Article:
It’s rare that I plan ahead to shoot a relevant recipe and have a post ready before some holiday with an associated food theme. Honestly, I hadn’t planned this one at all because I don’t usually care. But it just so happens that Jeremy and I had been testing cocktail recipes (I made them, he drank them) and one was a margarita. That wouldn’t have meant anything except I heard mention of Cinco de Mayo on NPR and realized this would be a good and timely recipe to share with folks. Regardless of Cinco de Mayo, it’s a perfect cocktail for the summer season – a raspberry pink Cadillac margarita. The pink part comes from a raspberry syrup, which is straightforward to make and doesn’t have to break the bank. I like using frozen organic raspberries for the syrup because they’re much cheaper than fresh and the flavor is top notch because they are frozen when they are ripe and in season.
frozen raspberries, lemon, sugar, sugar, water
combine the raspberries, 2 tablespoons of sugar, and a cup of water
when the raspberries have broken down, add the rest of the water and the lemon juice
simmer for a few minutes
When you strain the seeds out, you can press on the fruit pulp to get as much out of it as you can, but doing so makes the syrup a little cloudy as opposed to clear. I’m okay with slightly cloudy because no one notices these things when you say the words “raspberry syrup”.
strain the solids out
about 2 cups of raspberry liquid
add 1 1/2 cups of sugar and boil
now you have raspberry syrup
Now that the raspberry syrup is done, you’re ready for a drive in a pink Cadillac…margarita! I’ve read several different sources that give different definitions of a Cadillac margarita. Some say it’s made with reposado tequila, others claim it is made with Grand Marnier instead of Cointreau, and still others insist that the Grand Marnier is floated on top. I know very little about cocktails and even less about booze, I just love fruity drinks. The first time I tasted tequila I thought my left eye was going to pop out of my head. When Jeremy and I began testing margaritas, we used up the last of my reposado tequila, which I had purchased for a party a while back. So that’s why you see a regular tequila instead of the reposado in the photos, but I highly recommend the reposado if you can swing it, because it’s smoother.
raspberry syrup, grand marnier, simple syrup, fresh limes, tequila, kosher salt
juice those limes and save some wedges
The simple syrup is aptly named because it is so simple to make. One cup of water and one cup of sugar, boiled together. Cooled. Done. I’ve seen bottles of it for sale at the booze barn in Boulder. I was so baffled by what I was seeing that I nearly ran my cart into shelves of flavored liqueurs. But I suppose if you are visiting or don’t have access to sugar, water, a heatproof vessel, a heating element, and a utensil for stirring, then sure – you can buy it. Right, so everything goes into a shaker.
simple (so very simple) syrup
I opted out of floating the Grand Marnier on top because I thought that would be too much of a hit of sweetness. Both Jeremy and I prefer the blended balance. Now before you add the ice to the shaker, prep your margarita glass first. Once the drink is shaken, you want to pour it lest the cocktail gets too diluted while you futz with salting the rim.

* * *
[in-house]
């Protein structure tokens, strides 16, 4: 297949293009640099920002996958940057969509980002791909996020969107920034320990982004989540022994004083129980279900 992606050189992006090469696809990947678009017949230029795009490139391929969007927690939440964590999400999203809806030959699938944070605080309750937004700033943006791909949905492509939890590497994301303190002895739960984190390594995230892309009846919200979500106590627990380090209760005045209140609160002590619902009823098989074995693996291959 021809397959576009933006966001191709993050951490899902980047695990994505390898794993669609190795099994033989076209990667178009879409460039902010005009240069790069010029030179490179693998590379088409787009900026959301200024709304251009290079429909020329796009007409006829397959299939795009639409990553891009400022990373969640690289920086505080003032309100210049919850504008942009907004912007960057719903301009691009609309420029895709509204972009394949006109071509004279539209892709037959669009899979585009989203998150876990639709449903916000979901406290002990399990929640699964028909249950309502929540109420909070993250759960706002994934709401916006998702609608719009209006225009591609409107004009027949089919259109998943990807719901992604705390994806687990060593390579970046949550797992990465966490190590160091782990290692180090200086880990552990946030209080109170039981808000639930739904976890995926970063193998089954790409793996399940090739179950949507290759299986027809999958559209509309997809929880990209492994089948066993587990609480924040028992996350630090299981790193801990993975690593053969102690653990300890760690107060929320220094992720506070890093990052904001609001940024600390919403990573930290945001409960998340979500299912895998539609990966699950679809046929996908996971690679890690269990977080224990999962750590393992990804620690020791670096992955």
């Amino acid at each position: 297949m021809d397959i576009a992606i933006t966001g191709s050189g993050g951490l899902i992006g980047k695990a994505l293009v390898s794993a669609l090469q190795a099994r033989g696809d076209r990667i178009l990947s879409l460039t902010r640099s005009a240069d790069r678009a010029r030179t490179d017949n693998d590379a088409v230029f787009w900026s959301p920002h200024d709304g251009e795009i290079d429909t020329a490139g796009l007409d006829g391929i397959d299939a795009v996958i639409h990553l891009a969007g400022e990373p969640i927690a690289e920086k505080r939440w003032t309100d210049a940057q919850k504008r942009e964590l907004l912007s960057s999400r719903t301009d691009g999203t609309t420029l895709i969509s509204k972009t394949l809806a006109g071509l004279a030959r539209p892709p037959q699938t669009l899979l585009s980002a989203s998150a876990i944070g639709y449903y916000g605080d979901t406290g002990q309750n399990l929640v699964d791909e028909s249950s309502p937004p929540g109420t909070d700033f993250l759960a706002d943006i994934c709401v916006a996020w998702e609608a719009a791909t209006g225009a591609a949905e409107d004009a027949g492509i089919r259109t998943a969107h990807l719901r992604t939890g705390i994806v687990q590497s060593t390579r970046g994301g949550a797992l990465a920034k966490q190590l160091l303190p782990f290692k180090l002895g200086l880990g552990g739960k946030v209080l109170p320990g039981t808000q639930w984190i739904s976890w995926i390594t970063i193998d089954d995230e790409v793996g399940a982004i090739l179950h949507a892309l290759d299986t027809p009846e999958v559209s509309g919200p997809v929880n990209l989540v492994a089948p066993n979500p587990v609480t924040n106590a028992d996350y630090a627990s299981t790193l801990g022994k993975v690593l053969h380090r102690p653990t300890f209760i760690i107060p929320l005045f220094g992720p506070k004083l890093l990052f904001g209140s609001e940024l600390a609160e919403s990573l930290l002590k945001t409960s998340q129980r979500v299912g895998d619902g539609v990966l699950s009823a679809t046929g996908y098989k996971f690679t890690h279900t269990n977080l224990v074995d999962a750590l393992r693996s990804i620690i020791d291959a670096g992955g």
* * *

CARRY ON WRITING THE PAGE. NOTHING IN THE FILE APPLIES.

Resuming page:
wipe the rim of the glass with a lime wedge
dip the rim in salt
now add ice to the shaker
after shaking for 30 seconds
strain into the glass
The bits of ice that break off in the shaker make a nice raft of slush on top of the margarita. It’s pink-ish and fruity and tart and salty and sweet and smooth. Make one for yourself or get a pitcher ready. Enjoy it coin-style (as made here) or blender it up with some ice for those particularly hot days. However you make it, you can’t go wrong with a pink Cadillac.
float some fresh raspberries
feels like happy hour
take a sip
2 oz. reposado tequila
1 oz. Grand Marnier
1 oz. fresh squeezed lime juice
1/2 oz. raspberry syrup
1/2 oz. simple syrup
flake or kosher salt for the rim of the glass
1 lime wedge for the rim of the glass
1 cup ice
2 cups raspberries, fresh or frozen
1 1/2 cups + 2 tbsps granulated sugar
2 1/2 cups water
1/2 tsp fresh squeezed lemon juice
1 cup granulated sugar
1 cup water
Make the raspberry syrup: Combine the raspberries, 2 tablespoons of sugar, and 1 cup of water in a medium saucepan over medium high heat. Stir until the berries collapse and release juices, about 4 minutes. Add the rest of the water and the lemon juice to the pan, bringing everything to a boil. Reduce the heat to a simmer and skim off any foam. Let cook for 15 minutes then strain the contents through a sieve, catching the liquid and discarding the solids. Place the liquid back in the pan and add 1 1/2 cups of sugar. Turn the heat to medium high. Stir to dissolve the sugar and let the liquid come to a boil. Boil for 2 minutes, then remove from heat and let cool. Makes about 2 1/2 cups. Store in a jar in the refrigerator.
Make the simple syrup: Stir the sugar and water together in a small saucepan over high heat until the sugar dissolves. Let boil for a minute. Remove from heat and cool. Store in a jar in the refrigerator.
Mix the margarita: Combine the tequila, Grand Marnier, lime juice, raspberry syrup, and simple syrup in a shaker. Pour the salt into a wide, shallow bowl or plate. Wipe the rim of your cocktail glass with the lime wedge, then invert the glass and set the rim in the salt to coat. Set the glass aside. Pour the ice into the shaker, cap it, then shake the cocktail for 30 seconds. Strain the contents into the glass.
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